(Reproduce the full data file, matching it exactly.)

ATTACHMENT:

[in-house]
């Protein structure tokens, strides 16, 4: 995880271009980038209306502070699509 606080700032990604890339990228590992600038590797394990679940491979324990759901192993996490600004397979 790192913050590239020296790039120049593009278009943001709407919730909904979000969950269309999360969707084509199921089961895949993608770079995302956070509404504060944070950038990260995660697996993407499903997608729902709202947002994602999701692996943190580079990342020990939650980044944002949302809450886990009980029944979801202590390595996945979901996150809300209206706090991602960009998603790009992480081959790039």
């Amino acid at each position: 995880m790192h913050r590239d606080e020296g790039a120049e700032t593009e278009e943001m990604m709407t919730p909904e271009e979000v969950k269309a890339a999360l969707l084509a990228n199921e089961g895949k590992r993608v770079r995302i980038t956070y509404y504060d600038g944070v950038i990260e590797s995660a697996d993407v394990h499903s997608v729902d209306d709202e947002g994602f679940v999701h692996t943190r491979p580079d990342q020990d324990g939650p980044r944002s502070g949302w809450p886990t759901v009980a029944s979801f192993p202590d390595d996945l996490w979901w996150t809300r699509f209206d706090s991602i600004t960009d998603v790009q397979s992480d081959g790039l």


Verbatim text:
[in-house]
């Protein structure tokens, strides 16, 4: 995880271009980038209306502070699509 606080700032990604890339990228590992600038590797394990679940491979324990759901192993996490600004397979 790192913050590239020296790039120049593009278009943001709407919730909904979000969950269309999360969707084509199921089961895949993608770079995302956070509404504060944070950038990260995660697996993407499903997608729902709202947002994602999701692996943190580079990342020990939650980044944002949302809450886990009980029944979801202590390595996945979901996150809300209206706090991602960009998603790009992480081959790039």
């Amino acid at each position: 995880m790192h913050r590239d606080e020296g790039a120049e700032t593009e278009e943001m990604m709407t919730p909904e271009e979000v969950k269309a890339a999360l969707l084509a990228n199921e089961g895949k590992r993608v770079r995302i980038t956070y509404y504060d600038g944070v950038i990260e590797s995660a697996d993407v394990h499903s997608v729902d209306d709202e947002g994602f679940v999701h692996t943190r491979p580079d990342q020990d324990g939650p980044r944002s502070g949302w809450p886990t759901v009980a029944s979801f192993p202590d390595d996945l996490w979901w996150t809300r699509f209206d706090s991602i600004t960009d998603v790009q397979s992480d081959g790039l």